Audio options include two Mandarin DTS-HD Master Audio 1.0 mono tracks and an English DTS-HD MA 1.0 mono track as well. The differences between the two Mandarin tracks are related to the different score choices used during the film; while the overall dialogue remains the same, and quality-wise they both sound comparable with occasional goofs during sound effects present in the original picture, the difference is the abundant usage of the Shaft theme song versus a more natural orchestral score, primarily during the opening credits. The English track is fine, but ultimately fans will want to pick one of the two Mandarin for the most authentic experience. English subtitles are, of course, included.
Extra features are mostly ported from past releases including a Eureka Blu-ray from 2021. There’s an audio commentary with Frank Djeng of the NY Asian Film Festival where he dives into particular Chinese culture, references the filmography of the actors involved, and provides translations of some of the Chinese language used in the film. New to all releases though not newly filmed is an unreleased interview with Wang Yu from 2001, in which he covers his filmography including but not limited to One-Armed Boxer. Also on this release is a trailer gallery with the theatrical trailer and TV spots for this film along with trailers for other Wang Yu movies. An image gallery rounds out the options on the disc.
As for packaging, Arrow Video provides essays from David West and Simon Abrams; West details Wang Yu’s importance in the birth of weaponless martial arts films in the space between Shaw Brothers and Bruce Lee, and Abrams discusses the cultural elements at play in One-Armed Boxer. Also included is new reversible cover artwork.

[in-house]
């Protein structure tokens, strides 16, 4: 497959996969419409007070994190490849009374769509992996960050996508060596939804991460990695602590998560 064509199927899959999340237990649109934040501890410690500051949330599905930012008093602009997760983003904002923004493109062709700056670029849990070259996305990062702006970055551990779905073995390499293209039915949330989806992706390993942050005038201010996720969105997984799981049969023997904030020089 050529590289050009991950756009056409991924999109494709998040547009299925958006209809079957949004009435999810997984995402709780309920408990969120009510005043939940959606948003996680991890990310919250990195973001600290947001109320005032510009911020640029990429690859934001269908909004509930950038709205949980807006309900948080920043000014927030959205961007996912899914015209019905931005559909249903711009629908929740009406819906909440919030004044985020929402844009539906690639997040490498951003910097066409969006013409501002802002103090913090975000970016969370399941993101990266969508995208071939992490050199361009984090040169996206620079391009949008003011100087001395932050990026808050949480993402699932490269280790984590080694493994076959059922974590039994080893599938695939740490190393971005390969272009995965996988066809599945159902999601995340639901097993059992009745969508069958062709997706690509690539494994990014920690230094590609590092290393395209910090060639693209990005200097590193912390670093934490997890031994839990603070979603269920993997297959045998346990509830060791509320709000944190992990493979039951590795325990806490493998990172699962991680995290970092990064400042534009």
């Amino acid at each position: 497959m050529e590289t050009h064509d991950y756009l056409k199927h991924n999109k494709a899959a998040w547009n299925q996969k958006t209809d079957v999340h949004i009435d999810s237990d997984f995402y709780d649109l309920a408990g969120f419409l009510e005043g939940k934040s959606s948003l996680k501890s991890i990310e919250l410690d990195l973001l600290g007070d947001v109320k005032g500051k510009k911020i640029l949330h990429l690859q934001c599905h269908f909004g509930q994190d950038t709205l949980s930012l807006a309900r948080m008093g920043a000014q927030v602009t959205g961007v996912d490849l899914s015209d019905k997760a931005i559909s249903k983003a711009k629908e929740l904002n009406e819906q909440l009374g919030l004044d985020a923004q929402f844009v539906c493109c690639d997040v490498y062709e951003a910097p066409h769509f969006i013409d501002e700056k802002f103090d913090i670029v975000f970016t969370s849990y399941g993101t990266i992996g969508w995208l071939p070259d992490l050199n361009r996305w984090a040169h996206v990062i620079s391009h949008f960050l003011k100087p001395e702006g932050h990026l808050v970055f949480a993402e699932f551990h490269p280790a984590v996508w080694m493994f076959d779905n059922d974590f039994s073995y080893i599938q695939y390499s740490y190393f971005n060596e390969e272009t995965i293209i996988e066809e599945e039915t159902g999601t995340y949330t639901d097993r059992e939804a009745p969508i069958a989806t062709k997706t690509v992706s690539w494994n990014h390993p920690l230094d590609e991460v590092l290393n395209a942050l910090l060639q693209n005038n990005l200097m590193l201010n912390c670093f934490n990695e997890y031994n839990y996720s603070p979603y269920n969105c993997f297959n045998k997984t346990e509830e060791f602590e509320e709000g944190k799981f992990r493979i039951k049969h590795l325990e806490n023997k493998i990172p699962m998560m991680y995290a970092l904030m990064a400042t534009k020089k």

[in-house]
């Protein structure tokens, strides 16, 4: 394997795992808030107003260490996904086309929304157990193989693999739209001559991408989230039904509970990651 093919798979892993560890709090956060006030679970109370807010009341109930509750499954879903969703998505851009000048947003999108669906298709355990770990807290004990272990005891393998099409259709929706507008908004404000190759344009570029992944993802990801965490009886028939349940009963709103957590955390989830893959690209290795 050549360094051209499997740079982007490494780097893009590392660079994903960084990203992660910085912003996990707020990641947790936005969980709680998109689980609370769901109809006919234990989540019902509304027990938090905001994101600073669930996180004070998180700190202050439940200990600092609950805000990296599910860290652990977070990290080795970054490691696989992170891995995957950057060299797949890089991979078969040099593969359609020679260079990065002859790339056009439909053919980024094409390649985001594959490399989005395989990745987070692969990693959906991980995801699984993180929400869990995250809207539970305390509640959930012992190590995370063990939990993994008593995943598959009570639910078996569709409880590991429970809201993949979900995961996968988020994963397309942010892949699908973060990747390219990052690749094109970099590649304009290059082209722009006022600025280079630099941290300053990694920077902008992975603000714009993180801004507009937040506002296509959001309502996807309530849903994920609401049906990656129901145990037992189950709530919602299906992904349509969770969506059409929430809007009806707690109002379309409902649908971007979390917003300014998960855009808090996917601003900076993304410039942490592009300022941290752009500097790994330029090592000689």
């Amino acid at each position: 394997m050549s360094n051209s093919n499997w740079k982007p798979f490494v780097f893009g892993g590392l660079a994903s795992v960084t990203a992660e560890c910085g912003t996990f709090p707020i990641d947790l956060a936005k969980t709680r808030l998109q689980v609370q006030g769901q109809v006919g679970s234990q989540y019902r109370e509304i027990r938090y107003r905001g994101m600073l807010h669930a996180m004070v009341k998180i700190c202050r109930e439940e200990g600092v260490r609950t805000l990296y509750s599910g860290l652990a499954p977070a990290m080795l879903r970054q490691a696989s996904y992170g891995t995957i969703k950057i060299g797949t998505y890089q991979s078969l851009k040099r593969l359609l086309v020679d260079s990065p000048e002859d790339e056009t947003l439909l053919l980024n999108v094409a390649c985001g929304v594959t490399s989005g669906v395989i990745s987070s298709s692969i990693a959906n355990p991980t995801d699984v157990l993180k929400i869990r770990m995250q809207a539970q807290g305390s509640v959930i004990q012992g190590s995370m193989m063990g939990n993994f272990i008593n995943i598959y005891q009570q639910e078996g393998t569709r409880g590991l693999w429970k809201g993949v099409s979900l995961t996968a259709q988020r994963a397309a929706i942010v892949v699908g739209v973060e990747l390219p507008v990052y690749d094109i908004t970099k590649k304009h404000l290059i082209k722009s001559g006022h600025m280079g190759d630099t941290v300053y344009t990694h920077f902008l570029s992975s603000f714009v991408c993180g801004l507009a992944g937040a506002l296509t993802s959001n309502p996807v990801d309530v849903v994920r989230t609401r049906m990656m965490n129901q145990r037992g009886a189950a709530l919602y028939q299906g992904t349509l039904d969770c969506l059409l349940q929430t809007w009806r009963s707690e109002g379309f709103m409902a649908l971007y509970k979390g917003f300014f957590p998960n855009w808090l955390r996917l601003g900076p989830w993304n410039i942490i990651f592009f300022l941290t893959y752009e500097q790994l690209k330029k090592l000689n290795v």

2K restoration from the original elements by Fortune Star
High Definition (1080p) Blu-ray presentation
Original lossless Mandarin mono audio, alternate Mandarin soundtrack and original English dubbed audio
Optional English subtitles, plus hard-of-hearing subtitles for the English dub
Commentary by Frank Djeng from the NY Asian Film Festival
NEW Career retrospective interview with Wang Yu, filmed in Nantes in 2001 and never released before, courtesy of the Frédéric Ambroisine Video Archive (1080p, 41:14)
Original Hong Kong theatrical trailer (720p, 4:11)
US TV Spot (as The Chinese Professionals) (720p, 1:03)
US Radio Spot (1080p of gorgeous blackness (no blue tint), 0:59)
Over half an hour of trailers for other Wang Yu classics including One-Armed Swordsman and Master of the Flying Guillotine (720p, 34:28)
Image Gallery (1080p, 1:12)
NEW Reversible sleeve featuring original and commissioned artwork by Ilan Sheady
NEW FIRST PRESSING ONLY: Illustrated collector’s booklet featuring writing on the film by Simon Abrams
One-Armed Boxer is a very fun entry in the kung fu canon, with Wang Yu’s emphasis on fantastical elements adding entertaining value. Arrow Video’s new release is light on extras but does feature a nice 2K scan and a great full-color booklet of essays.